Supporters boost feasibility for ag center

Staff Reporter

ROCKVILLE, Md. — Supporters of Nick’s Organic Farm testified Dec. 6 at the Montgomery County Board of Education meeting that an education center on the school board’s land along Brickyard Road in Potomac would be more beneficial to the county’s children than another soccer field.
Farmer Nick Maravell has leased and worked the land on Brickyard Road for 30 years.
Last spring the Montgomery County Board of Education created a new lease with the county for that site to build private pay-to-play soccer fields.
Despite growing public objection, the soccer field project is still in progress.
“As soon as it became apparent in March that there were no restrictions to the use of the land, the only natural thing to do was to suggest using the land as an ag education center and sharing what it can teach,” said Maravell.
Maryland residents have gotten behind Maravell’s idea and created a non-profit organization to keep the land in agriculture.
“For over 30 years, the Board of Education has designated space for what has become the county’s only certified organic farm,” said Ilene Freedman, farmer and environmental educator from Adamstown, Md. “Here is your opportunity to make that investment shine. Save the farm and watch it become a hub for inclusive environmental education for all your students—they will connect to their food sources, community and the land.”
Sara Shor, campaign organizer of Save Nick’s Organic Farm, said the group hopes to establish an ag education center that will provide opportunities for children and adults to work collaboratively.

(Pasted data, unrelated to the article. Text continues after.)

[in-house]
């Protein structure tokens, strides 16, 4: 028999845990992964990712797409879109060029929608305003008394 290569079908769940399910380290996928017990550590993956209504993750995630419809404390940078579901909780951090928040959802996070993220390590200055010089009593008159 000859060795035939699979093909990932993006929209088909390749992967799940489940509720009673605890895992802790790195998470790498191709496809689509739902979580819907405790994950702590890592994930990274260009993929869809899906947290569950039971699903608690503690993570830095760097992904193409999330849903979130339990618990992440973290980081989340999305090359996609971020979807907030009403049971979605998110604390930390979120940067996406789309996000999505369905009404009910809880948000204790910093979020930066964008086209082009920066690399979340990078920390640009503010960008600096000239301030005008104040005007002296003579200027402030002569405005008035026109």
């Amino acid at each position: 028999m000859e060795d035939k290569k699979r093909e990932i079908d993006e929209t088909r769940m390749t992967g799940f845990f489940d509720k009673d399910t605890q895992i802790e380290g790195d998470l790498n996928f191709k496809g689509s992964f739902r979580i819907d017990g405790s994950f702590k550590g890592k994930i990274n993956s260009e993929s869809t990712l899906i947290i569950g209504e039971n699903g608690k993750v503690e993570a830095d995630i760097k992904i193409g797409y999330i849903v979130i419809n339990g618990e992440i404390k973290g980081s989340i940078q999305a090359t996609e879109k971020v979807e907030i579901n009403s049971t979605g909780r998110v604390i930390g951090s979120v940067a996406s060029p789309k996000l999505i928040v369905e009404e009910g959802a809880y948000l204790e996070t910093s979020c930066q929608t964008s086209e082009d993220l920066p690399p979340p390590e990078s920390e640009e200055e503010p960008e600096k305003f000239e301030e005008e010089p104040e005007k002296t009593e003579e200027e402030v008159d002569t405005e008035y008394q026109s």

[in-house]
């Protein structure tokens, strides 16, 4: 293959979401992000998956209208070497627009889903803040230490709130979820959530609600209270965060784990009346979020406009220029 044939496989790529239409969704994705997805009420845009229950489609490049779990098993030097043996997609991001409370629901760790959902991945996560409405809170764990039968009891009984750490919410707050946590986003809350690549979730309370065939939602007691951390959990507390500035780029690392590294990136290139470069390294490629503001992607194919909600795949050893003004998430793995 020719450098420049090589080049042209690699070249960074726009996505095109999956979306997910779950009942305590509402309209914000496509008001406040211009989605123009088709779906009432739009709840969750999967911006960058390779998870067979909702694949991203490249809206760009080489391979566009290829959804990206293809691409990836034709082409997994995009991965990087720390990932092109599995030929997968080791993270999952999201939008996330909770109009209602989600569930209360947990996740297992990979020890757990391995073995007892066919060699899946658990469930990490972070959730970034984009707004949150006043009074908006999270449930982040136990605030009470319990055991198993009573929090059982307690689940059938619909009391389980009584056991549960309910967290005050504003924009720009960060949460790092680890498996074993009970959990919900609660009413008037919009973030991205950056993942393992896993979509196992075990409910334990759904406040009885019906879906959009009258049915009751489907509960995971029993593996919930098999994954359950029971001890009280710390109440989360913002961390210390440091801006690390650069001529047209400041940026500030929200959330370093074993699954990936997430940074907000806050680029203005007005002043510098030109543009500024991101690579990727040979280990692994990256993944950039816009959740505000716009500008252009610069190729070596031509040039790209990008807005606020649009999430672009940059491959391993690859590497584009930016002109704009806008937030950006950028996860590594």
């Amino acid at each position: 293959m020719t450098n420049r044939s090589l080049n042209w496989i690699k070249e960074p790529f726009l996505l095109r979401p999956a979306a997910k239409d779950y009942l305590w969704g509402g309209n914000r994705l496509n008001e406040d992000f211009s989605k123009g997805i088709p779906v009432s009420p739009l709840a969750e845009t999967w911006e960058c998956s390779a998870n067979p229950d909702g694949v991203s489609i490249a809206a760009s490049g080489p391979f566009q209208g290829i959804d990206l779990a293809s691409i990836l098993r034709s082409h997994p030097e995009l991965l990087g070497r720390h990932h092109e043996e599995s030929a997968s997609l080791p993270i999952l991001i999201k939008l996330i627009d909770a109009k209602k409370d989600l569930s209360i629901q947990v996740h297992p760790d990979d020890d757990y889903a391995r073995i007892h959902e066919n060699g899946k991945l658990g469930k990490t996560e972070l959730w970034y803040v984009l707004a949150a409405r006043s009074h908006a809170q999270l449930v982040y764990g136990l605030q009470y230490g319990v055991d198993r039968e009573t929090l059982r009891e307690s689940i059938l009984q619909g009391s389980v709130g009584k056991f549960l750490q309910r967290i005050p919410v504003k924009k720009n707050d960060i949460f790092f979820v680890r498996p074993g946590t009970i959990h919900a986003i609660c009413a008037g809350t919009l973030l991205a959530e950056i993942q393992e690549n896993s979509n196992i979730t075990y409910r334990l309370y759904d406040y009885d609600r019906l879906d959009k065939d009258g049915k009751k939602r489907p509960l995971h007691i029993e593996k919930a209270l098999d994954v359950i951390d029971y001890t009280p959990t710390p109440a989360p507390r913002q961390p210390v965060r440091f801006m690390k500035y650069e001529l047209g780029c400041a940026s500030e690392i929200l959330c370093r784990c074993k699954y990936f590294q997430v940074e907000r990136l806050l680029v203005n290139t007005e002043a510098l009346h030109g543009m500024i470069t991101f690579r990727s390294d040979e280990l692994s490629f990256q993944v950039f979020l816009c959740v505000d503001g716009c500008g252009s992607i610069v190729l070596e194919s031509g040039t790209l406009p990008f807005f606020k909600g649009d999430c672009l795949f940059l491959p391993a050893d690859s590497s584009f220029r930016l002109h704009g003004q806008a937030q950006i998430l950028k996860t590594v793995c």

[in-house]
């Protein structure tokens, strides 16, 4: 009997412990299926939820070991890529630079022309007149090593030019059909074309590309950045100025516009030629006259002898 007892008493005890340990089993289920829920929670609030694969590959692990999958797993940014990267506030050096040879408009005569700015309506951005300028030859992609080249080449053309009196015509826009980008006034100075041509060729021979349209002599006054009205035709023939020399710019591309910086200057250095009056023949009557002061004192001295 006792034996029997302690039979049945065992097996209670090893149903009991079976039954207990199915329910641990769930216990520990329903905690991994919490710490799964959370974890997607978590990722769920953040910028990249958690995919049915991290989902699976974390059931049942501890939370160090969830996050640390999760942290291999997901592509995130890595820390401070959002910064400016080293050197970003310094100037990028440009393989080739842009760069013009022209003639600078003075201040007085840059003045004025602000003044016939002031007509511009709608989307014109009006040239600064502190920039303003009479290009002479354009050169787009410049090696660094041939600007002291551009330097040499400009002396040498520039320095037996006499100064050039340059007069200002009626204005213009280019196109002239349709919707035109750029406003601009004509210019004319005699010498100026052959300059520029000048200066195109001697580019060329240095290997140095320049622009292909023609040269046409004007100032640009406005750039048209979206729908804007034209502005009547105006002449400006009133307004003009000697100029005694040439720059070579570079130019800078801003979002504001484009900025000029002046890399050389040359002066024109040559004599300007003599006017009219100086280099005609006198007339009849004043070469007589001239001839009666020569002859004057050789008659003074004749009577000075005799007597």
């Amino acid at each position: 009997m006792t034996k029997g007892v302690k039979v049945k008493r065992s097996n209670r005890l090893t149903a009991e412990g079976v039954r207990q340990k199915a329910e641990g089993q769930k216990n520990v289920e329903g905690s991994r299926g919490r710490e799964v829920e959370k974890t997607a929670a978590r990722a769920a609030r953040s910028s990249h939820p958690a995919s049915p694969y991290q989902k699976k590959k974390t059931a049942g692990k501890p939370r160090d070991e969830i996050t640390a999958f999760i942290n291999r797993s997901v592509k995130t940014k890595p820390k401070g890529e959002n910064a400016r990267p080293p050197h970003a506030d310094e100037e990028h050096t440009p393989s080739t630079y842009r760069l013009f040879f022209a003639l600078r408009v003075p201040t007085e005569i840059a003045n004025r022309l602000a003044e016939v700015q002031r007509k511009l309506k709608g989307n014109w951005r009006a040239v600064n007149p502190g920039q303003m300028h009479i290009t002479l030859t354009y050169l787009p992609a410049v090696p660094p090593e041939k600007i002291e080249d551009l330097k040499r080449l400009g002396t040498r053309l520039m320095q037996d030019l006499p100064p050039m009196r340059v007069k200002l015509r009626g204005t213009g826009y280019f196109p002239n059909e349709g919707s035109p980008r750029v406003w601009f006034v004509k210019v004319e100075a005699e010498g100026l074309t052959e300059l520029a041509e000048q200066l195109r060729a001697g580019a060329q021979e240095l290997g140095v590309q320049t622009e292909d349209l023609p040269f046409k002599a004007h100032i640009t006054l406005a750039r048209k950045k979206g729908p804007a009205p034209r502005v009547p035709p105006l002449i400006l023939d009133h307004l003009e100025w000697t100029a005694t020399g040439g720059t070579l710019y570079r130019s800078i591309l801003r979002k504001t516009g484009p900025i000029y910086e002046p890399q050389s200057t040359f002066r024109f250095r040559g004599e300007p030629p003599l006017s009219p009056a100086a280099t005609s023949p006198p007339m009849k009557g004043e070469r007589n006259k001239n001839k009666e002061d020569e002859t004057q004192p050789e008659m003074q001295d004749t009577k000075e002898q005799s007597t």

Rebeca Rodriguez, student at Montgomery College and president of the Montgomery College Green Club said: “This issue caught the Green Club’s attention because, as students, we understand that this is not only a great source of education, but it is the only organic seed farm in the county.
“This farm is a gem that has been underestimated, but it is a necessity, because it provides sustainable food sources and positive environmental impacts,” she added.
“It’s possible to find a win-win solution,” said Sabine Dohrn, a concerned parent from Potomac, Md. “We can find a way to keep the farm and find another place to put the soccer field. Respectfully, I believe the Board should grasp the opportunity to use ag education, not put asphalt on very fertile ground.”
Maravell told The Delmarva Farmer after the meeting that he was excited about the amount of public support they have received.
“Many different people from many different perspectives provided their feedback today,” Maravell said. “They all know we have an educational asset to protect.”
Shor said she expects the Montgomery County BOE to likely make a decision on Dec. 15. She said she is encouraging Montgomery County residents to call or write to the members to show their support for the farm and an educational center.
The Chesapeake Sustainability Institute, the tax-deductible 501c3, is already working to develop the educational center in the event that the motion is passed.